As many people are aware, an employer is under an obligation to provide a safe workplace for its employees. However, the legal interpretation of the ‘workplace’ may extend further than the employer and employee may expect. An injury suffered in an office or on the factory floor would clearly fall within the ‘workplace’, although in reality the duty on the employer covers far more.
Under current regulations, where an employer provides a facility to be used by an employee in connection with his or her work, this will also form part of the ‘workplace’. An example of this, which will often be overlooked, would be where an employer provides a car park. As this is to be used by employees in connection with their employment, it would form part of the ‘workplace’ and the employer would therefore be under a duty to ensure that it was safe.
Routes or facilities for entering and leaving the workplace would also fall under this obligation. For example, where an employee must use a lift or staircase to access their office, this would constitute part of the ‘workplace’. The employer would therefore be responsible for injuries suffered by an employee as a result of any defect in the route or facility even though it may well not maintain this area.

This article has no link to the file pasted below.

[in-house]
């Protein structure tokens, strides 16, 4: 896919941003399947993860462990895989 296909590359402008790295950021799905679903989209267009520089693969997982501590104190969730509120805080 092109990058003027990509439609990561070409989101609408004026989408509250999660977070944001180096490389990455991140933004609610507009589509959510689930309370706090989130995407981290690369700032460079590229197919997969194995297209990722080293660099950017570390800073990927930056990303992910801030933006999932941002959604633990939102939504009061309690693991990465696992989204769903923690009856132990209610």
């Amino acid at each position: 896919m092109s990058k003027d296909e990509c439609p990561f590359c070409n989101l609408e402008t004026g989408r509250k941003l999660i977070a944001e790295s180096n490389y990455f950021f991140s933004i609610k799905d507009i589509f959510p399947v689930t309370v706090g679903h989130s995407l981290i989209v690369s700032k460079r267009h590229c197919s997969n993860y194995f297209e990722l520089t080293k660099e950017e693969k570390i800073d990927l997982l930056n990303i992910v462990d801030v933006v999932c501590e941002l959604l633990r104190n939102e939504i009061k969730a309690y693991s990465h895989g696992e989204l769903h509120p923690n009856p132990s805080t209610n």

On occasions, an employer may argue that it should not be responsible as it is a tenant and that the landlord is accountable for the premises. This duty to an employee is however non-delegable and so the employer will still be liable to its employee. Although the employer may be able to seek a remedy from the landlord, it still remains responsible to its employee.
William Broadbent, a solicitor in Penningtons’ personal injury team, commented: “Many individuals are uncertain as to who is responsible for accidents that occur around rather than strictly ‘in’ the workplace. Employers and their insurers often argue that defects are the responsibility of another party but the legislation on this is clear and intended to protect employees in the wider workplace.”